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  • Writer's pictureCláudio Giordano

Wine in Chinese Culture

The origins of the wine production and consumption in China are remote. Chinese used their libations in honor of their ancestors; for pleasure when writing and making poems; as a toast to friends and relatives at parties. Closely linked to the culture and daily life of the Chinese people, the wine was consumed by ordinary citizens, by men of letters and by the emperors.

Historical sources record that about five thousand years ago alcohol and wine appeared in China. In the Shang dynasty (century XVI- XI BC) the wine production was widespread. Inscriptions on bones and tortoise shells, as well as on bronze, show that people of that period used wine to honor their ancestors. In 1980 Chinese archaeologists found a tomb in the Luoshan region of Henan Province, dating from 1,200 B.C. They found a gourd-shaped bronze artifact filled with fermented wine or juice (probably the oldest existing wine). The flask had been buried in a layer of clay and was well sealed. Due to the lack of appropriate equipment, only five years after the discovery, through two holes, it was possible to extract a little wine, evidencing, although in low degree, the presence of alcohol. In the Chinese annals there are several references to literate people, poets and aristocrats from various dynasties and good wine lovers, confirming the link between wine and culture in China.

In this brief approach on the subject, we are limited to presenting only two poems by one of the greatest classical Chinese poets: Li Bai (or Li Po). The notes are extracted from the Internet, particularly from the website: T he poems instead of translations, are in fact interpretations of the original ideograms; hence the big difference between them; since we do not have a translation of the “Invitation to the Wine” (“Exhortación”, “Bringing in the wine”) we made a version of the Spanish translation.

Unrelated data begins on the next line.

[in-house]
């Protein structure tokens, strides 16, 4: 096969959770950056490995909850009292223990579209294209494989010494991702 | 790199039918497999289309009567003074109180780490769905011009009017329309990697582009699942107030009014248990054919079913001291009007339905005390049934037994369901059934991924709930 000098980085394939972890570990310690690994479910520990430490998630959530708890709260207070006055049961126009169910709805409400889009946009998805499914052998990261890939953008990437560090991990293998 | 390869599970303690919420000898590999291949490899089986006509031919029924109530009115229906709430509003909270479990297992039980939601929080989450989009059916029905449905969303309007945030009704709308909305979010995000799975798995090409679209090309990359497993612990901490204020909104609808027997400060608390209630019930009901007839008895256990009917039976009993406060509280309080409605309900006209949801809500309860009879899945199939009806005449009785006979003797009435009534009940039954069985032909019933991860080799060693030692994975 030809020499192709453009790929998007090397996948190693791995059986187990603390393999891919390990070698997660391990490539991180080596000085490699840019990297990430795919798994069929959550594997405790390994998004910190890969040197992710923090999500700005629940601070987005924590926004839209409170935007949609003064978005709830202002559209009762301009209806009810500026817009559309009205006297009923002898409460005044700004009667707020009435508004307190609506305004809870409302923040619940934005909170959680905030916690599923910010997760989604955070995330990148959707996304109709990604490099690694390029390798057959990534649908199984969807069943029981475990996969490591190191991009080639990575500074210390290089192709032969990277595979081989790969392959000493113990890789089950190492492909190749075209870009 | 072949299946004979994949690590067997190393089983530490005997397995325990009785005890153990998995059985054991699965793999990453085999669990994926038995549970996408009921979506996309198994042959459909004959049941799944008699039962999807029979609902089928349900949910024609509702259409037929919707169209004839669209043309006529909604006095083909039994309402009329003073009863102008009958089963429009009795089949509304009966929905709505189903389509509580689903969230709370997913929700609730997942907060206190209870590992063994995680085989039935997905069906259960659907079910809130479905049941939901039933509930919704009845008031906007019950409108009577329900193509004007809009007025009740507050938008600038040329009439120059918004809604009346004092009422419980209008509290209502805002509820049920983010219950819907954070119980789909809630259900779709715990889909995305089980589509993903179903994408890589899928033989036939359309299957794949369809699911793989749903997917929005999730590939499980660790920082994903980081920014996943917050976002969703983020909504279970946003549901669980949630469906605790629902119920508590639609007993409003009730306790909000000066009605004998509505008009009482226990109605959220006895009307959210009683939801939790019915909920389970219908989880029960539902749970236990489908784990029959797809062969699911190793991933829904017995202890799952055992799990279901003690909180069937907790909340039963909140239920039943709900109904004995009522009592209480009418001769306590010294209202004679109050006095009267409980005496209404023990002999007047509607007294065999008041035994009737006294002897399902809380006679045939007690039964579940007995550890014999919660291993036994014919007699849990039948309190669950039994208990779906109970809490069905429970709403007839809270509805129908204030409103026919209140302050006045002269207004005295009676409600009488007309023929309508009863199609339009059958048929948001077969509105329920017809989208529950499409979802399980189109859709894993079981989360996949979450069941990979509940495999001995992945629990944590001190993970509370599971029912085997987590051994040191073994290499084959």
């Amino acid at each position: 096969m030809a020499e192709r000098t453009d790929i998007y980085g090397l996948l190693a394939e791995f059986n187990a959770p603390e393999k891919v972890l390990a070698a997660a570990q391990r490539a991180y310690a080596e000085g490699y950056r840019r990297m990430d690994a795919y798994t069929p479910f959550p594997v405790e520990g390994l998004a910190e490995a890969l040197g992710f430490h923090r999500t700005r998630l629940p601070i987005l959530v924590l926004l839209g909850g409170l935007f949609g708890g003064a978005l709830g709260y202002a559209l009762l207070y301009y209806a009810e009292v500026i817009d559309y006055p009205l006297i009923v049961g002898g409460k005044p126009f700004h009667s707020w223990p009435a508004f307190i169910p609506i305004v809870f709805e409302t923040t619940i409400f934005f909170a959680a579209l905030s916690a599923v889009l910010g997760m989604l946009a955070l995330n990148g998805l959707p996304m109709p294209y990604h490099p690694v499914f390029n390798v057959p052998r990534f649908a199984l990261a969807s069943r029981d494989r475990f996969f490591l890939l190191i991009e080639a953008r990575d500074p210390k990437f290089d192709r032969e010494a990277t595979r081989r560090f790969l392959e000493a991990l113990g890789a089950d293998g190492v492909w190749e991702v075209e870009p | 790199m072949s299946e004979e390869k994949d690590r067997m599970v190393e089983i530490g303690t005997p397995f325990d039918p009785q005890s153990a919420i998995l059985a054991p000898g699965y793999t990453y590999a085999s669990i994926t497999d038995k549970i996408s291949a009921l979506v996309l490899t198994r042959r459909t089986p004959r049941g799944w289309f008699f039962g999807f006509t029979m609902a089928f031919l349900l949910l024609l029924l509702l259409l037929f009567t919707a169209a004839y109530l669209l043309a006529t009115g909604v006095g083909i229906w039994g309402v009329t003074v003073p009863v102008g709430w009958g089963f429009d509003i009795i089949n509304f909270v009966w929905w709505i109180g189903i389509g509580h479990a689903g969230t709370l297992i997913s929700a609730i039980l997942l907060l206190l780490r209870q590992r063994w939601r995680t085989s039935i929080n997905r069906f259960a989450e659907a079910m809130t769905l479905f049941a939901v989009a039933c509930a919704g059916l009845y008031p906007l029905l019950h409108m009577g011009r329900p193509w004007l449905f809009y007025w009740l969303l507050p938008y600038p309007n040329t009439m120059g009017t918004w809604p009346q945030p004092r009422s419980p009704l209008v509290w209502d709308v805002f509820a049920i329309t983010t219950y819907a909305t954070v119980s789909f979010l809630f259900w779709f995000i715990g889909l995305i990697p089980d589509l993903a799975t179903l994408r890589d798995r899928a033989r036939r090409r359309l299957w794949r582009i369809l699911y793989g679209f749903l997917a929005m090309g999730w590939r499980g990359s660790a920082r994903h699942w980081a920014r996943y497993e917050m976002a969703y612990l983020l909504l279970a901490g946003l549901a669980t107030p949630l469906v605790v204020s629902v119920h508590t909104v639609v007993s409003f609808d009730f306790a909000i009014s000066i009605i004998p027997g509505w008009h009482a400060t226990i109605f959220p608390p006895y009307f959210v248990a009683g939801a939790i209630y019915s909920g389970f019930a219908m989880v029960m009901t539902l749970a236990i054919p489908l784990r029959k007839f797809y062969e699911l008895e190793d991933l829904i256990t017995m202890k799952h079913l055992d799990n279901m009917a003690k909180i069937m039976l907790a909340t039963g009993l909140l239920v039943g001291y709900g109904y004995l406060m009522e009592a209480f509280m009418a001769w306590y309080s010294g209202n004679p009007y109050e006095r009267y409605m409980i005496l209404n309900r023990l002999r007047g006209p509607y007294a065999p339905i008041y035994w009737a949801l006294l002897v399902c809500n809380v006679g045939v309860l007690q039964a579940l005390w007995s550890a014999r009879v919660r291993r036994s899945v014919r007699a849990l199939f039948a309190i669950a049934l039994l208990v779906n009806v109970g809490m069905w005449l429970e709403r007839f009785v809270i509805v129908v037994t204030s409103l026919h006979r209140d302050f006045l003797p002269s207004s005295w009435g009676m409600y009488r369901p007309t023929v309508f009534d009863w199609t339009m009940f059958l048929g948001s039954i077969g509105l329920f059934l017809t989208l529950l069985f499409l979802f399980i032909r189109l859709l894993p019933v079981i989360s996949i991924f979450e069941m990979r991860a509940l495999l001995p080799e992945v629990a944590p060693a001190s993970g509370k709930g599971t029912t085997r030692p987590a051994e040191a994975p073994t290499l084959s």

Li Bai or Li Po (701-762) is one of the biggest names in Chinese literature. At the age of 25 he started to travel hoping to find influential people to help him realize his political ideals and ambitions, which by the way led him to prison for a long time. His poetic style was that of the time, but admittedly lyrical, innovative in images and of great vocabulary beauty.

Drinking Alone by Moonlight

Among the flowers a pot of wine, I drink alone; no friend is by. I raise my cup, invite the moon, and my shadow; now we are three. But the moon knows nothing of drinking, and my shadow only apes my doings; yet moon and shadow shall be my company. Spring is the time to have fun. I sing, the moon lingers, I dance, my shadow tangles, while I’m still sober, we are gay together, when I get drunk, we go our different ways. We pledge a friendship no mortals know, and swear to meet on heaven’s Silver River.

Bringing in the wine

See how the Yellow River’s waters move out of heaven. Entering the ocean, never to return. See how lovely locks in bright mirrors in high chambers, Though silken-black at morning, have changed by night to snow. ...Oh, let a man of spirit venture where he pleases And never tip his golden cup empty toward the moon! Since heaven gave the talent, let it be employed! Spin a thousand pieces of silver, all of them come back! Cook a sheep, kill a cow, whet the appetite, And make me, of three hundred bowls, one long drink! ...To the old master, Cen, And the young scholar, Danqiu, Bring in the wine! Let your cups never rest! Let me sing you a song! Let your ears attend! What are bell and drum, rare dishes and treasure? Let me be forever drunk and never come to reason! Sober men of olden days and sages are forgotten, And only the great drinkers are famous for all time. ...Prince Chen paid at a banquet in the Palace of Perfection Ten thousand coins for a cask of wine, with many a laugh and quip. Why say, my host, that your money is gone? Go and buy wine and we’ll drink it together! My flower-dappled horse, My furs worth a thousand, Hand them to the boy to exchange for good wine, And we’ll drown away the woes of ten thousand generations!

Translated by Mônica Haberer Reppucci.

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